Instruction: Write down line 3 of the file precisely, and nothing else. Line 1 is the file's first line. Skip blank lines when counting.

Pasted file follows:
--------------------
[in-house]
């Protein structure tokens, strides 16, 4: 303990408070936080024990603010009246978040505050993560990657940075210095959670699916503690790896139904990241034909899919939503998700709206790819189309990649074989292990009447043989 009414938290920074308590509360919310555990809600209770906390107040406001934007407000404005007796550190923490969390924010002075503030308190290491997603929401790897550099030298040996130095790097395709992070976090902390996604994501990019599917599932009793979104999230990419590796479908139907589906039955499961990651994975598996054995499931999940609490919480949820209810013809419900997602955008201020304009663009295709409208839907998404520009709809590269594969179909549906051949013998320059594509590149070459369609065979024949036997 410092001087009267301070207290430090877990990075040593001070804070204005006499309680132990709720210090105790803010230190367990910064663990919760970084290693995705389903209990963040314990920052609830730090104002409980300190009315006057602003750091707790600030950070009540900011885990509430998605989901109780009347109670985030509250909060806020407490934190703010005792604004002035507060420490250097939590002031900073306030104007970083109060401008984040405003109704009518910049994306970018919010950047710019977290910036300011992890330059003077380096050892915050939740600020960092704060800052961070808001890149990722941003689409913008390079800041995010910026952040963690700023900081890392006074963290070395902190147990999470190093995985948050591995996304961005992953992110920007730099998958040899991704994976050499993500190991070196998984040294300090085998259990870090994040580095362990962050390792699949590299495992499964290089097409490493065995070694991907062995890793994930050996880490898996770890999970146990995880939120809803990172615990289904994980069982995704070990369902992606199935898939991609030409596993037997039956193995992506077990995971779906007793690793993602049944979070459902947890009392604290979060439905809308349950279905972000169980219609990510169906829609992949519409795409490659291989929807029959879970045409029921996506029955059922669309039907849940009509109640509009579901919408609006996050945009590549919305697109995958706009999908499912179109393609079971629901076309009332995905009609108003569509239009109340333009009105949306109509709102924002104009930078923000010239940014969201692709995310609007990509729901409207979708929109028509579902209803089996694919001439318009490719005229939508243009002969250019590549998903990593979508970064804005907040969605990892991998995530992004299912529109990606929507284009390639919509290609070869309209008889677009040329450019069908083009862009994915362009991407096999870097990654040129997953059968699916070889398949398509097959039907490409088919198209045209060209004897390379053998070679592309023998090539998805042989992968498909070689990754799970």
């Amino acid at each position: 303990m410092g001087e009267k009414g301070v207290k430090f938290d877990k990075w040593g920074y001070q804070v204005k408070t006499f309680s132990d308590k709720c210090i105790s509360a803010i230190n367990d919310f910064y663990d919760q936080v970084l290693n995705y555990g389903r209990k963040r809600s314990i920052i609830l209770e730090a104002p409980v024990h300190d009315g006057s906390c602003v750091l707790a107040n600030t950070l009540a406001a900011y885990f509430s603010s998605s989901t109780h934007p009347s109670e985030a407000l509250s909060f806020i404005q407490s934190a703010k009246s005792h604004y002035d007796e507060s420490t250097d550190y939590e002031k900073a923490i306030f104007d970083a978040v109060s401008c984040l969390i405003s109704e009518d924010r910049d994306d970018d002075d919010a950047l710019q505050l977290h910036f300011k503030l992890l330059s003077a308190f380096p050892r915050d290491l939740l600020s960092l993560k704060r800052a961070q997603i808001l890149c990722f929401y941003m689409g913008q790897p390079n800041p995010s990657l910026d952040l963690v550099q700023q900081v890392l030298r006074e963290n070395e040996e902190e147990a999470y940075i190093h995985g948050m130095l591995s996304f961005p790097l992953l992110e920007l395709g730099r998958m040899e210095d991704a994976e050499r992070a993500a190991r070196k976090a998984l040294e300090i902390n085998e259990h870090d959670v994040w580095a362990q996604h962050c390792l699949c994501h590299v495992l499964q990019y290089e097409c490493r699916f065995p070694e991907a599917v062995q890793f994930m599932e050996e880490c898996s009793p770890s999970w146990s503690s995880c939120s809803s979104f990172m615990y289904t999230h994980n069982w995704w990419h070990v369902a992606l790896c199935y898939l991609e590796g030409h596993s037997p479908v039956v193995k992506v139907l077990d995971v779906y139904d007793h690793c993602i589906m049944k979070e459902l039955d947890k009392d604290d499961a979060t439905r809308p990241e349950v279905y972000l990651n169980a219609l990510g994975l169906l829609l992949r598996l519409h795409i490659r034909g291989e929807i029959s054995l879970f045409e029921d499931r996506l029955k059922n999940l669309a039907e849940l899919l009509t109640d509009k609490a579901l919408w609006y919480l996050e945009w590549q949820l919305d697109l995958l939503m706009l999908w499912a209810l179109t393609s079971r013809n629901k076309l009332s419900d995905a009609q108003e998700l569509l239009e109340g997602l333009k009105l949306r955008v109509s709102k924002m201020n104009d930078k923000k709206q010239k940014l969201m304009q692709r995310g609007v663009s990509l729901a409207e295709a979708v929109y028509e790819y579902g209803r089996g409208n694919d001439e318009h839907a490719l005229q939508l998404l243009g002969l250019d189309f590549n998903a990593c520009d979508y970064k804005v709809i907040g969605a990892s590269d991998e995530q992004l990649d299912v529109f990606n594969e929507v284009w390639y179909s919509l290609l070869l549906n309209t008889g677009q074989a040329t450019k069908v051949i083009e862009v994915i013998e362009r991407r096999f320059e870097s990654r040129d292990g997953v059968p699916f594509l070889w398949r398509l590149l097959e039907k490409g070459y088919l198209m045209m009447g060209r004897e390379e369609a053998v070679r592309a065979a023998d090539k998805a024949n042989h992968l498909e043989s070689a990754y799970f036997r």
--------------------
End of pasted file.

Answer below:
């Amino acid at each position: 303990m410092g001087e009267k009414g301070v207290k430090f938290d877990k990075w040593g920074y001070q804070v204005k408070t006499f309680s132990d308590k709720c210090i105790s509360a803010i230190n367990d919310f910064y663990d919760q936080v970084l290693n995705y555990g389903r209990k963040r809600s314990i920052i609830l209770e730090a104002p409980v024990h300190d009315g006057s906390c602003v750091l707790a107040n600030t950070l009540a406001a900011y885990f509430s603010s998605s989901t109780h934007p009347s109670e985030a407000l509250s909060f806020i404005q407490s934190a703010k009246s005792h604004y002035d007796e507060s420490t250097d550190y939590e002031k900073a923490i306030f104007d970083a978040v109060s401008c984040l969390i405003s109704e009518d924010r910049d994306d970018d002075d919010a950047l710019q505050l977290h910036f300011k503030l992890l330059s003077a308190f380096p050892r915050d290491l939740l600020s960092l993560k704060r800052a961070q997603i808001l890149c990722f929401y941003m689409g913008q790897p390079n800041p995010s990657l910026d952040l963690v550099q700023q900081v890392l030298r006074e963290n070395e040996e902190e147990a999470y940075i190093h995985g948050m130095l591995s996304f961005p790097l992953l992110e920007l395709g730099r998958m040899e210095d991704a994976e050499r992070a993500a190991r070196k976090a998984l040294e300090i902390n085998e259990h870090d959670v994040w580095a362990q996604h962050c390792l699949c994501h590299v495992l499964q990019y290089e097409c490493r699916f065995p070694e991907a599917v062995q890793f994930m599932e050996e880490c898996s009793p770890s999970w146990s503690s995880c939120s809803s979104f990172m615990y289904t999230h994980n069982w995704w990419h070990v369902a992606l790896c199935y898939l991609e590796g030409h596993s037997p479908v039956v193995k992506v139907l077990d995971v779906y139904d007793h690793c993602i589906m049944k979070e459902l039955d947890k009392d604290d499961a979060t439905r809308p990241e349950v279905y972000l990651n169980a219609l990510g994975l169906l829609l992949r598996l519409h795409i490659r034909g291989e929807i029959s054995l879970f045409e029921d499931r996506l029955k059922n999940l669309a039907e849940l899919l009509t109640d509009k609490a579901l919408w609006y919480l996050e945009w590549q949820l919305d697109l995958l939503m706009l999908w499912a209810l179109t393609s079971r013809n629901k076309l009332s419900d995905a009609q108003e998700l569509l239009e109340g997602l333009k009105l949306r955008v109509s709102k924002m201020n104009d930078k923000k709206q010239k940014l969201m304009q692709r995310g609007v663009s990509l729901a409207e295709a979708v929109y028509e790819y579902g209803r089996g409208n694919d001439e318009h839907a490719l005229q939508l998404l243009g002969l250019d189309f590549n998903a990593c520009d979508y970064k804005v709809i907040g969605a990892s590269d991998e995530q992004l990649d299912v529109f990606n594969e929507v284009w390639y179909s919509l290609l070869l549906n309209t008889g677009q074989a040329t450019k069908v051949i083009e862009v994915i013998e362009r991407r096999f320059e870097s990654r040129d292990g997953v059968p699916f594509l070889w398949r398509l590149l097959e039907k490409g070459y088919l198209m045209m009447g060209r004897e390379e369609a053998v070679r592309a065979a023998d090539k998805a024949n042989h992968l498909e043989s070689a990754y799970f036997r």